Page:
Did he say what I thought he said? He most certainly did. He called it, “a phenomenon.” It is most certainly an annual event. But to call it a phenomenon would be overstating it.
A phenomenon is defined as an unusual, significant, or unaccountable fact or occurrence; a marvel or remarkable occurence. So it is clearly not a phenomenon. You might argue it is significant (it is), but remarkable—unfortunately not.
Starting is easy—it’s finishing that is difficult. You’ve been there. We’ve all been there. One lap, one quarter, one period to go. How you finish is what separates a good legacy from a great one.
When the finish line comes into view it can give rise to a range of emotions—especially if the stakes are high and the important people in our life are counting on us.
Do you believe in miracles? “Great moments are born from great opportunity!” These were the opening words to a pre-game speech that became the prelude to one of the greatest moments in Olympic history. Words that shine a light on the key to conquering giants.
How great an opportunity—David versus Goliath great.
Don’t you love the elation you feel when you cross the finish line of a successful race? Don’t you still recall a few great celebrations after accomplishing a big goal or dream?
We all have. And when we set our sights on a new finish line (an important goal or big dream), we are filled with great intentions and expectations. But then something happens. Your race grinds to a halt as resistance robs you of your passion and enthusiasm.
You’ve met it. It may have defeated you—maybe still defeating you. It is a constant companion of anyone who dares to run the courageous race—to pursue impact that positively impacts the important people in their life.
It does not discriminate—it hates all dreams and pursuit of meaningful impact. It doesn’t care about your talent, circumstances or condition. It is a force that stands between you and the starting line of the dream that stirs your heart. It is the blow that deals defeat and pushes you to curb when the finish line is in sight.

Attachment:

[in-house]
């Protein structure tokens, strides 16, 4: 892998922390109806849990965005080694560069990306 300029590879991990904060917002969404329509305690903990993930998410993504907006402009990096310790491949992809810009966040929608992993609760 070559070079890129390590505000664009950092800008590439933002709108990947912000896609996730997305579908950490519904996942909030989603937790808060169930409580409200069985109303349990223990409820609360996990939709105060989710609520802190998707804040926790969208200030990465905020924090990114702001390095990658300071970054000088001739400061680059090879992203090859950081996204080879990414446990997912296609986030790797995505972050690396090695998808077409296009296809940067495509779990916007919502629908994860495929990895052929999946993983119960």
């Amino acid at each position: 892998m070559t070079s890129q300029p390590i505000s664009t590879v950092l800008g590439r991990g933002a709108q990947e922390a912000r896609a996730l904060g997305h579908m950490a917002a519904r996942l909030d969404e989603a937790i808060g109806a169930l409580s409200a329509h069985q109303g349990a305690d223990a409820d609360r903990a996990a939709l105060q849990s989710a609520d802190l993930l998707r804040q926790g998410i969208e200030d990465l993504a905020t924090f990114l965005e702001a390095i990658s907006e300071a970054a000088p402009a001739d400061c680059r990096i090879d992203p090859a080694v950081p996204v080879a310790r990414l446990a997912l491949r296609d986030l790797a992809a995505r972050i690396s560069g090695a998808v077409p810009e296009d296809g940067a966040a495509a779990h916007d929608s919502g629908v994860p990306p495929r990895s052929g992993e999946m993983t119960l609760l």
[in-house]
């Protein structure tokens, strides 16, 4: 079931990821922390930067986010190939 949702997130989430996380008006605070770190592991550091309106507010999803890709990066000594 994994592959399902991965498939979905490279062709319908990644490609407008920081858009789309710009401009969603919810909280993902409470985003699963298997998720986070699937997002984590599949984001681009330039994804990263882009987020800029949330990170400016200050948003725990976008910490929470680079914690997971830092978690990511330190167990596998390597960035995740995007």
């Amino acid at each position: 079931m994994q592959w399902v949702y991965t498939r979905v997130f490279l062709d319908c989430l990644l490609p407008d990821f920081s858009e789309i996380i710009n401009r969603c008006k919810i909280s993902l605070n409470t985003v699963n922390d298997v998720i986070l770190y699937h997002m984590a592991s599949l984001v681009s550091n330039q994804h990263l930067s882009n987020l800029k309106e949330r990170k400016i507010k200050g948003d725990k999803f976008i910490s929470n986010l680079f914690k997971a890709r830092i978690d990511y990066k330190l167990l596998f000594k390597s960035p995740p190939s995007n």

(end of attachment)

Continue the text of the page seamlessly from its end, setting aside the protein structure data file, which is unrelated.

Turning the calendar to a New Year is always filled with anticipation. But there is nothing amazing, magical or powerful about turning the calendar to a new year. The reality is January 1 is just another day. And 2016, for most people, will be just another year.
One thing about the future is certain—if you don’t think about it you can most certainly plan to be disappointed by it. One thing about new year resolutions is certain—92% of us failed to achieve them last year. January 17 is known as “Ditch New Years Resolutions Day!” Yes, January 17, 2016 has been officially identified as the day to celebrate abandoning our New Years resolutions.
Do you realize we are much more likely to come to the end of our days with a longer list of regrets than achievements? Over the course of our days, big dreams and long-term goals commonly get pushed aside and resurrect themselves as regrets.
Charles Hummel wrote “Tyranny of the Urgent.” The tyranny of the urgent simply says we live in constant tension between the urgent and the important.
Is there a right or wrong way to write a goal? The answer is a resounding yes. It all starts with understanding why you could become confused at a green light.
My fascination with success and achievement has led me to attend a lot of seminars and workshops over the years. In 1984, I was sitting in a packed auditorium listening to Denis Waitley and Zig Ziglar speak.
Have you ever set an outrageous goal? A goal that you may have been ill-prepared to pursue, maybe lacked the skill, talent, or support to reach, but you pursued it anyway?
I remember setting my first out-of-reach, crazy, outrageous goal in the 7th grade. I loved basketball and after we moved onto Andrews A.F. B., in Washington D.C., I decided to try out for the Benjamin D. Foulois Junior High School basketball team.
Have you ever been unaware of something that has been going on for sometime? Have you ever had something not work out as you planned it?
A number of years ago I was sitting around the table, with my family, for dinner. My oldest son, Matthew, was about ten at the time and was seated across from me. I must have had my head down concentrating on the food in front of me when I looked up Matthew was looking at me, with a smile on his face. As I made eye contact he said, “Hey dad, I think you are losing your hair.”